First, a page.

= The Arrival of Spring – Nigel Morgan

The Arrival of Spring

for wind quintet









The Arrival of Spring in Woldgate, East Yorkshire in 2011 (twenty-eleven)is the full title of 52 images by the artist David Hockney. 51 images were created on an iPad and printed on paper (67.3 x 50.2 cm) and there is one an oil painting on 32 canvases (each 91.4 x 121.9 cm) 365.8 x 975.4 cm.

The Arrival of Spring for woodwind quintet is presented here as part 1 January & February, a musical rendering of just 11 of the iPad images. Lasting around 17 minutes it is about one quarter of the projected duration of the final work, a duration somewhat unusual in the repertoire of the woodwind quintet.

The project was a response to the establishment of a permanent exhibition of the 51 iPad images in a gallery at Salts Mill, Saltaire, West Yorkshire, UK, a location already well known for its large collection of work by David Hockney. A performance is imagined taking place in this fine space with the audience able to parambulate informally amongst the images. In other locations it is hoped that the audience will bring their own tablets or iPad computers and follow the work on screen as it evolves.


The opening bars of The Arrival of Spring, part 1.

The Arrival of Spring as a musical score is in three separate parts that may be performed in different combinations to assist conventional concert recital programmes.

Part 1 (January and February) requires an ensemble able to field instrumental doubling: flute with alto-flute, oboe with english horn, clarinet with bass clarinet. Part 2 (March and April) expands the conventional compass to higher registers and so will include doublings for flute with piccolo, and clarinet in Bb with clarinet in E flat. Part 3 (May and early June) uses the standard instrumentation with no doublings. A single and optional extra movement is devoted to Hockney’s vast oil painting made on multiple canvases.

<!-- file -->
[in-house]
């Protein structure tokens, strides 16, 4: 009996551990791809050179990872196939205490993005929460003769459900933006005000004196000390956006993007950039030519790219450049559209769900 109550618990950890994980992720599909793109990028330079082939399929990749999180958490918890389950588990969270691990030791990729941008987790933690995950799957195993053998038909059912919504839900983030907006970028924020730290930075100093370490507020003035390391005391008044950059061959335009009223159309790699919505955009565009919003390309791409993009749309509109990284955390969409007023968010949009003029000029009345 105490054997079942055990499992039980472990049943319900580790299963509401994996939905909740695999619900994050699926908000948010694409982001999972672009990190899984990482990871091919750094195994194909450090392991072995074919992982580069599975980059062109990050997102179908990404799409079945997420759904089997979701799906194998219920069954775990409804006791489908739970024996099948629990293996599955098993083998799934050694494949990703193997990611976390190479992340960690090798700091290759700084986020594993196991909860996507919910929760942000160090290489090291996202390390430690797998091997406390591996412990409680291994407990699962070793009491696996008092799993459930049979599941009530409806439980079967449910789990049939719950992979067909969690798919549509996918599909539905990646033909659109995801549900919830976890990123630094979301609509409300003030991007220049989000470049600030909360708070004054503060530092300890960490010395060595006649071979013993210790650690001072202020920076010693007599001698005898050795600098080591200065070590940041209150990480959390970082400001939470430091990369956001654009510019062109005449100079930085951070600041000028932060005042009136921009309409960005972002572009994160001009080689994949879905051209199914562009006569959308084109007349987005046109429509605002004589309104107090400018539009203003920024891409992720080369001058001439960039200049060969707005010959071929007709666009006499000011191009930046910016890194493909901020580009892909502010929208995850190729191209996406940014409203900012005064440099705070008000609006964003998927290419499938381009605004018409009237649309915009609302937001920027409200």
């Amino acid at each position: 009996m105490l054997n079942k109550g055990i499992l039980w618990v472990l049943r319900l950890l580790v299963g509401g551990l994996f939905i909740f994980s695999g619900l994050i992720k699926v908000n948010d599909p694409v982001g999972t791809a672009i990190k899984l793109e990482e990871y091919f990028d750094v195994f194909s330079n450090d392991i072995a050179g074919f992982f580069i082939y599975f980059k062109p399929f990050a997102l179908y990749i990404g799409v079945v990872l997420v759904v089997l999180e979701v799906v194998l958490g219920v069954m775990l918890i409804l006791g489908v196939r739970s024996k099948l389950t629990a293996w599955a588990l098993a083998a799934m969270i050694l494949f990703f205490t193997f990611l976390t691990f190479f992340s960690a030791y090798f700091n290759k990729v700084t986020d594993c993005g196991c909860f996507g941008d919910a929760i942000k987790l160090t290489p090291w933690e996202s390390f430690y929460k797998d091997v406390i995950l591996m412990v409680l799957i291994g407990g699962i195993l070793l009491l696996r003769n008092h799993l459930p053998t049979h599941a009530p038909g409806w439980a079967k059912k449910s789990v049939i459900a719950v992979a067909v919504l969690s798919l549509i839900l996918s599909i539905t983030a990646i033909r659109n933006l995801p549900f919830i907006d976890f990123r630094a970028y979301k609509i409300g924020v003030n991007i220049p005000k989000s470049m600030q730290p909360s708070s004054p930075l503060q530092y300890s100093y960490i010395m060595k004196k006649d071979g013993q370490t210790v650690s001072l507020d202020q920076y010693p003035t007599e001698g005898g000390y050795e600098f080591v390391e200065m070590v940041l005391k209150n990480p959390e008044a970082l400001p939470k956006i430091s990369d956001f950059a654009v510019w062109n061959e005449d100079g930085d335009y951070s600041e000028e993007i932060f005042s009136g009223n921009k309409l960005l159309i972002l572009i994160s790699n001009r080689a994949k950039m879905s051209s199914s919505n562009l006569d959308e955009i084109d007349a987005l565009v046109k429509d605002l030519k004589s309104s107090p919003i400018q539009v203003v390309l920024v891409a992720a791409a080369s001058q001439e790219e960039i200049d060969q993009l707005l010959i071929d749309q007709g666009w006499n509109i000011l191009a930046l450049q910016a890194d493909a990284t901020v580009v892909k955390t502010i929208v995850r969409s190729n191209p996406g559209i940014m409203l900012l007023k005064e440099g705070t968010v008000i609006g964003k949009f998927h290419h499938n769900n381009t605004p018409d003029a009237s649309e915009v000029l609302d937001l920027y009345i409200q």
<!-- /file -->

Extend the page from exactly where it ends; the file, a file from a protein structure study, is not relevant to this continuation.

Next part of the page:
This requires the participation of any number of amateur wind players and a 5-part vocal ensemble that sing, as a conclusion, A Primavera, the 5-part Italain Madrigal by Heinrich Schutz.

Each iPad image is recognised and indicated in the score by the date on which the image was drawn en plein air. The music during the January images usually presents a three-part form for each image: a 5-part chordal background begins and ends with an inner section between usually devised directly from this harmonic material. This formal plan reflects something of the traditions of the ‘harmoniemusik’ for wind ensembles popular in the time of Mozart: a recreational music for outdoor or large indoor spaces.

The trio of 
23 February, from The Arrival of Spring, part 1.


Although the work is for the most part notated exactly, players are invited to explore more personal responses to the score: utilising multiphonics, adding colourful timbre effects (vibrato, extreme changes of tone, glissandi and intricate or novel tonguing), ornaments, tremelando on sustained pitches, and ‘ghost notes’ where the performer ‘plays’ the gesture of a note or pitch grouping but without sounding the result. Markings for articulation and dynamics in the score are suggested as starting points, no more. Furthermore, transpositions may be applied in either direction as appropriate. This is in line with the performance practice found in many instrumental scores by Nigel Morgan where a limited tessitura is employed – to enable such player-owned interpretations.

Tempo and expressive markings are there to give an initial guide and should not be considered as obligatory.

At the opening the players are asked to find an appropriate balance between the noise of their breath and the pitched note, a form of sound production to be gradually transformed to a normal pitch focused balance as the music proceeds through the eight images of January.

The Arrival of Spring part 1, full score in C [pdf]
The Arrival of Spring part 1, full score transposed [pdf]
The Arrival of Spring part 1, parts [zip]
The Arrival of Spring part 1, reference recording [mp3]